Events at Our Lady of Angels Church


El Divino Niño

In efforts to engage our community to encounter Christ- we now have a Divino Niño statue at Our Lady of Angels Church. The Divino Niño is one of the most popular depictions of the Divine Child Jesus.

The devotion to the Divino Niño, originated in Colombia. The statue of the Child Jesus with His arms beckoning and wearing a traditional pink robe has an inscription “Yo reinaré” (“I will reign”) at its base. The statue will remind families of God’s love. His arms are stretched out, just like any child who wants to be picked up. He wants us to take Him and pick him up, pressing him close to our hearts.

On the Feast of the Presentation of The Lord, our pastor, Fr. Kevin Abels blessed and installed the Divino Niño statue. The statue was donated by one of our parish families. Many families brought their own Divino Niño statues to be blessed as tradition calls for on this day.

The images of Our Lady of Guadalupe, San Juan Diego, and the Divino Niño will give Hispanic families a sense of belonging and make them feel right at home. The image of the Child Jesus will inspire family devotion and prayer. Devotion to the Divino Niño is a family tradition that is passed down through generations.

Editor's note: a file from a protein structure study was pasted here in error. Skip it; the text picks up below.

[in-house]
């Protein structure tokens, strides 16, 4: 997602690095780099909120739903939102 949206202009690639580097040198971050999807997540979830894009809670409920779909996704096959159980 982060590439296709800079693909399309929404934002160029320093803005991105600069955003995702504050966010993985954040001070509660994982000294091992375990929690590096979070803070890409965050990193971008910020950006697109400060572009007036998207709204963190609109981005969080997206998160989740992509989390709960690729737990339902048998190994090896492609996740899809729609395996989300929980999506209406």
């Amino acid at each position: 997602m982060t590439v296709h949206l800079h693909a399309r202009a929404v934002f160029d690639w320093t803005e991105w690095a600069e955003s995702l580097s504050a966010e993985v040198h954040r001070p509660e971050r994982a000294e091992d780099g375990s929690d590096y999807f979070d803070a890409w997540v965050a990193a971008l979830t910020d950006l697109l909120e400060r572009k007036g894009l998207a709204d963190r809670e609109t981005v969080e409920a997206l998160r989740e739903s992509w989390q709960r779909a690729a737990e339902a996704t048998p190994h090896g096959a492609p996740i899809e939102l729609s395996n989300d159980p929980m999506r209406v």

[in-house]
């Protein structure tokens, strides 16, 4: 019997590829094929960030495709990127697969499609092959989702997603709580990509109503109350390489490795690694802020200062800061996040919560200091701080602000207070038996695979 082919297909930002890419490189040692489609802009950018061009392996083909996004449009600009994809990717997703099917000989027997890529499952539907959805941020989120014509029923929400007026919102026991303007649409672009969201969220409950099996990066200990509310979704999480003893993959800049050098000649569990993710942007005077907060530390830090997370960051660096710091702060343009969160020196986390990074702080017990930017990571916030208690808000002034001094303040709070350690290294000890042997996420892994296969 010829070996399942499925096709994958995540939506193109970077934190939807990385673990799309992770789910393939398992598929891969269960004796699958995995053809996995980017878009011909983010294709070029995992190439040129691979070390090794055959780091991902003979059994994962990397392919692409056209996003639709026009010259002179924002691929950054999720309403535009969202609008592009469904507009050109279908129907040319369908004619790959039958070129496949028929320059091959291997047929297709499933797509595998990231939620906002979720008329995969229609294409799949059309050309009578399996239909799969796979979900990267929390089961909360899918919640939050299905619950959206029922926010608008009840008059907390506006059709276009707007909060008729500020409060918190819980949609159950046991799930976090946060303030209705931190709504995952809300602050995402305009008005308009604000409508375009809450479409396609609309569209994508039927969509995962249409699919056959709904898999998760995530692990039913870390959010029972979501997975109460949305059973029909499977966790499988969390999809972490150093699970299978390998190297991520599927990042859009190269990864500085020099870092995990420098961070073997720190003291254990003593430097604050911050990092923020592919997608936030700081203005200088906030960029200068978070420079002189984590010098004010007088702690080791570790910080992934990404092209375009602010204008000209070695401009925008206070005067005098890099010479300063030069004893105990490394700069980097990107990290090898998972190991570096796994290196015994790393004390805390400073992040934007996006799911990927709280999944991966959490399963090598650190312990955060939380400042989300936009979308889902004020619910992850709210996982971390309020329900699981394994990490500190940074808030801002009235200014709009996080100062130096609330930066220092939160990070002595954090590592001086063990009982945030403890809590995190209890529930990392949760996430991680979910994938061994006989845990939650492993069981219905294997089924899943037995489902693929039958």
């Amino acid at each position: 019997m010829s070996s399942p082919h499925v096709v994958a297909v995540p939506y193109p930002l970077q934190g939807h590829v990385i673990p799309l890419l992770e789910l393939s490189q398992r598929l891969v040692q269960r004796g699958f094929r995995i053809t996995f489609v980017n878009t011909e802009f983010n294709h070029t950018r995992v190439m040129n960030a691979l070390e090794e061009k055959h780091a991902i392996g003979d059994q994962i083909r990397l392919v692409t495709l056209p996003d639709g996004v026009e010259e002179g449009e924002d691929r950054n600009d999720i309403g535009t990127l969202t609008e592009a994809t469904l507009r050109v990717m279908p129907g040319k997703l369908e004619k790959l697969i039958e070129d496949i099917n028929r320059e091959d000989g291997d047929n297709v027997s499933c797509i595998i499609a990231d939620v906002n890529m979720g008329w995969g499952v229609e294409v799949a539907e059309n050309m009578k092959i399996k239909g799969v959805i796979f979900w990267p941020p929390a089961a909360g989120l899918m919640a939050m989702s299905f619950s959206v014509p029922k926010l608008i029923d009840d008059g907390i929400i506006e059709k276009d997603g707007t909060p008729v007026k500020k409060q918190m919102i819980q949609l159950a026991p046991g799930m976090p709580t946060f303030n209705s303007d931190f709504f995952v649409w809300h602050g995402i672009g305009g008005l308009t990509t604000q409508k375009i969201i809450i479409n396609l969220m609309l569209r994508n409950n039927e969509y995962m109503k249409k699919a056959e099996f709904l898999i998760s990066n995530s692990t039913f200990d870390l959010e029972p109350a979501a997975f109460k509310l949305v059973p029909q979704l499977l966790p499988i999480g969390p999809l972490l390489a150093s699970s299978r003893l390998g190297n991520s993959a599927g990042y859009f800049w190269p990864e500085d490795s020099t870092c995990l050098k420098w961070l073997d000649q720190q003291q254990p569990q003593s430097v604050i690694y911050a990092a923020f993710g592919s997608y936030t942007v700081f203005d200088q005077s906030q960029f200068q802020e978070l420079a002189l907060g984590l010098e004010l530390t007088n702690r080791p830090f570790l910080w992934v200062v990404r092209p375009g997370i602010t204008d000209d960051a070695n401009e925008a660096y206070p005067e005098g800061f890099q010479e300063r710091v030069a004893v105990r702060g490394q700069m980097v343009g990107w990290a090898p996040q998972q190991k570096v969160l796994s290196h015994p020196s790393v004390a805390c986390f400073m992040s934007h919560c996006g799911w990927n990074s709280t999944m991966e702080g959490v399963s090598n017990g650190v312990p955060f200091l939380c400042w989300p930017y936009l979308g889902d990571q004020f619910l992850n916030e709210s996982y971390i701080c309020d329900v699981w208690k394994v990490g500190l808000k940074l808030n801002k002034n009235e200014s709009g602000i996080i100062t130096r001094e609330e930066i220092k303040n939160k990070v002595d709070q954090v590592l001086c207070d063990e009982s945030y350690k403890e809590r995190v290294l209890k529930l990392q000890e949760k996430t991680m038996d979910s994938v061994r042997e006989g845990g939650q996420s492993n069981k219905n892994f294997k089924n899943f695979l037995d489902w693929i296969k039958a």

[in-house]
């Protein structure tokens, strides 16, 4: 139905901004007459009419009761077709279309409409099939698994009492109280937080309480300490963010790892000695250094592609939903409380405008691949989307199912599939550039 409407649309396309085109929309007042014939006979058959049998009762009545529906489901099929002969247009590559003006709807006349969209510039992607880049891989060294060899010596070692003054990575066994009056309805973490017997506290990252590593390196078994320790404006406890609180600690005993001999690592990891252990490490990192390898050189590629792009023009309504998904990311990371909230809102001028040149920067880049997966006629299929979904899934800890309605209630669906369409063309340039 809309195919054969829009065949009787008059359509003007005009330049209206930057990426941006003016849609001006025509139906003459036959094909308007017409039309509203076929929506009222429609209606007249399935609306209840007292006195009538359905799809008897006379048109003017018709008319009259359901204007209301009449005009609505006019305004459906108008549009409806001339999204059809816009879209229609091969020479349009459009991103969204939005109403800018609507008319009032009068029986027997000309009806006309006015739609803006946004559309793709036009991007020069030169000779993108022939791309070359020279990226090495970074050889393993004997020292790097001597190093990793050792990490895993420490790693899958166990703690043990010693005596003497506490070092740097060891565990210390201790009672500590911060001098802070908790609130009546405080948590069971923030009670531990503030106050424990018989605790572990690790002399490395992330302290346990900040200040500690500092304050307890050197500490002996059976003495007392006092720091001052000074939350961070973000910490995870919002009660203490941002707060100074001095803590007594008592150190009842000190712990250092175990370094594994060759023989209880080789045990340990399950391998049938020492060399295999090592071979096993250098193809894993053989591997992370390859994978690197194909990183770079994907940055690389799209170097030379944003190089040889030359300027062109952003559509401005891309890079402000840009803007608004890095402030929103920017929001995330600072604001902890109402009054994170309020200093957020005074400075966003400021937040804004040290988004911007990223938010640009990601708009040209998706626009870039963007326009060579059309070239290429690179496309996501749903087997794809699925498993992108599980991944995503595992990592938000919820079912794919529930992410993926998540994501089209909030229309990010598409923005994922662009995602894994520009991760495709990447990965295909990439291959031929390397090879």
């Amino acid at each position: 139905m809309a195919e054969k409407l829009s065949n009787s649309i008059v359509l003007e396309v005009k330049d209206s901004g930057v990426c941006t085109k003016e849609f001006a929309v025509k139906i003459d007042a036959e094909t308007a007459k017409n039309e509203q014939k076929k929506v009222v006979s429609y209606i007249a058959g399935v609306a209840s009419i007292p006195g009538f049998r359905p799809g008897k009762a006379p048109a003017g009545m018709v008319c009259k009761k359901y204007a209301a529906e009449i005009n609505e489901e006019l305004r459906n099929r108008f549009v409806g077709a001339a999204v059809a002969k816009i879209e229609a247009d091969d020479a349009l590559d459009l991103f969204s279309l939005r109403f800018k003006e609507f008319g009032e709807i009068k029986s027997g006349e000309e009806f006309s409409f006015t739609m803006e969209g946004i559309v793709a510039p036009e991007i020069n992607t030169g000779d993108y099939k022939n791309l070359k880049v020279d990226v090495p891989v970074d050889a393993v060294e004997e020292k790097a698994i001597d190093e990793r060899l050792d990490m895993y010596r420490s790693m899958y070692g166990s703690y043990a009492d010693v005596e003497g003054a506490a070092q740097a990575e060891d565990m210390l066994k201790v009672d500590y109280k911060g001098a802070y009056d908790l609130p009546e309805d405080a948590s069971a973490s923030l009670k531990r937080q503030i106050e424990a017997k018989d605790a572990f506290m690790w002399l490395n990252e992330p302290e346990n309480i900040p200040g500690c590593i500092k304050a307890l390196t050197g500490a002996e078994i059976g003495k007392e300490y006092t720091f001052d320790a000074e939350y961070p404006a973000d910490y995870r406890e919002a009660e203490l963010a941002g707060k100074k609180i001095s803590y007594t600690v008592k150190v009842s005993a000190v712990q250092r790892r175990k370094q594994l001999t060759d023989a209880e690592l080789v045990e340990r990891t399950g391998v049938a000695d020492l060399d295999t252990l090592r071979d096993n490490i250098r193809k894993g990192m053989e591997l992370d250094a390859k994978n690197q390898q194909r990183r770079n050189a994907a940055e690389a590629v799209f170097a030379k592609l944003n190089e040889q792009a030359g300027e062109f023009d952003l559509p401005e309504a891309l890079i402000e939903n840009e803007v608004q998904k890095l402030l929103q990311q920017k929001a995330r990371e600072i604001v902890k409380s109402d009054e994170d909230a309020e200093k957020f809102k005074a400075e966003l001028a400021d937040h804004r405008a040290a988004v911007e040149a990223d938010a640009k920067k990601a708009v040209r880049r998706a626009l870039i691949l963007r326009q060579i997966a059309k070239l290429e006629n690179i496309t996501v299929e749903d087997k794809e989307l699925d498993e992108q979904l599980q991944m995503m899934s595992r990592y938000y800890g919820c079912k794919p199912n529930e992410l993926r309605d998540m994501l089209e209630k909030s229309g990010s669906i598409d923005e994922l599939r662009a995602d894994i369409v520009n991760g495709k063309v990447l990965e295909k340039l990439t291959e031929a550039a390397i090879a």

All is Calm, All is Bright! Our Lady of Angels engaging with Families 

Most of us did not expect to be social distancing for this amount of time, and we had high hopes that by the end of the year, we’d be able to spend time together in groups to celebrate. Especially, the days of the Christmas season which have so much meaning and are engraved in a child’s memory. Unfortunately, throughout the holidays we had to continue our safety precautions- but that didn’t damper the holiday spirit at Our Lady of Angels. A worldwide pandemic could not keep the Hispanic community at Our Lady of Angels from celebrating their yearly traditions of Las Posadas and Three Kings Day.